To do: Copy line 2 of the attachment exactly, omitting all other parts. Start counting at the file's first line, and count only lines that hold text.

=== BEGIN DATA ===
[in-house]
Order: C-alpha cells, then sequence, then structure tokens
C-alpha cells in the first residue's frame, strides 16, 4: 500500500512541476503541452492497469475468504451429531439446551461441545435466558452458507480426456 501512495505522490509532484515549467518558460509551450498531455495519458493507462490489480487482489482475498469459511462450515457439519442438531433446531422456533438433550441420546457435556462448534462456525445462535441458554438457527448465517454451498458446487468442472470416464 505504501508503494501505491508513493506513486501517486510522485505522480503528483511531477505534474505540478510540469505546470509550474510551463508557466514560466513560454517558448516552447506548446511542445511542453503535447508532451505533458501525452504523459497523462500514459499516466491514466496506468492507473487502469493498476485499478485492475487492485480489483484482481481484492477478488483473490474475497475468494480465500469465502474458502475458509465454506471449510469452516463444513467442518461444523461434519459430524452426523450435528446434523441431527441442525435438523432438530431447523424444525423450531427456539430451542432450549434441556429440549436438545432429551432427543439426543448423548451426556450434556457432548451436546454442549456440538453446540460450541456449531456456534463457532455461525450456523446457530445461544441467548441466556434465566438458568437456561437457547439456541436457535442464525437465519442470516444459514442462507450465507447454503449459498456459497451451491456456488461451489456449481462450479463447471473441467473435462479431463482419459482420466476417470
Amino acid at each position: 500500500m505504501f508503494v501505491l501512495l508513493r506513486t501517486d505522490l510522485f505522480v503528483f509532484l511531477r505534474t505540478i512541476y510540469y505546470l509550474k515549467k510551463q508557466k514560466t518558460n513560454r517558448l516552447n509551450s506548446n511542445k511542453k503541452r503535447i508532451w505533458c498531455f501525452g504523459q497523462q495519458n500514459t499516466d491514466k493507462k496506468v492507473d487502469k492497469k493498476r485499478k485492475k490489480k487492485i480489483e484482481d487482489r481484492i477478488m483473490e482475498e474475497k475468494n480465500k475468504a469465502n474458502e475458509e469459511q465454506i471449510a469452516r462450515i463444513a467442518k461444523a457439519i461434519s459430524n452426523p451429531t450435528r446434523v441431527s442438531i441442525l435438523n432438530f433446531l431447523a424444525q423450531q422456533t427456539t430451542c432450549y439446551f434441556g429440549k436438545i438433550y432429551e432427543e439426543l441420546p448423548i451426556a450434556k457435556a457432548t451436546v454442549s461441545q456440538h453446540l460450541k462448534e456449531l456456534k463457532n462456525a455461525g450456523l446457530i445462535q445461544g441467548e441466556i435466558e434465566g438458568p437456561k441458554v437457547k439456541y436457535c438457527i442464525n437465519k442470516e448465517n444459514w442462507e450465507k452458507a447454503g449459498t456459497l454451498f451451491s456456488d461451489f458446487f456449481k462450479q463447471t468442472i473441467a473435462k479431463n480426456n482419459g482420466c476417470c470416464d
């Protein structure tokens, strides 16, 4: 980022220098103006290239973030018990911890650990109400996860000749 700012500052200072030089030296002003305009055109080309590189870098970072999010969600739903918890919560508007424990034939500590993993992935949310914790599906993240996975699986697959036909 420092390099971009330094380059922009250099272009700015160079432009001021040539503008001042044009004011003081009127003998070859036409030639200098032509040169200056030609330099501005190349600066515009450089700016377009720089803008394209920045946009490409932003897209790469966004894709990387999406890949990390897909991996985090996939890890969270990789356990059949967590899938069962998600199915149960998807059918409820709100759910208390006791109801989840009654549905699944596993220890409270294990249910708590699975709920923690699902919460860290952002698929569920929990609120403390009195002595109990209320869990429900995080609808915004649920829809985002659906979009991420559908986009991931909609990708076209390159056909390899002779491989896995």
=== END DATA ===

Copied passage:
Order: C-alpha cells, then sequence, then structure tokens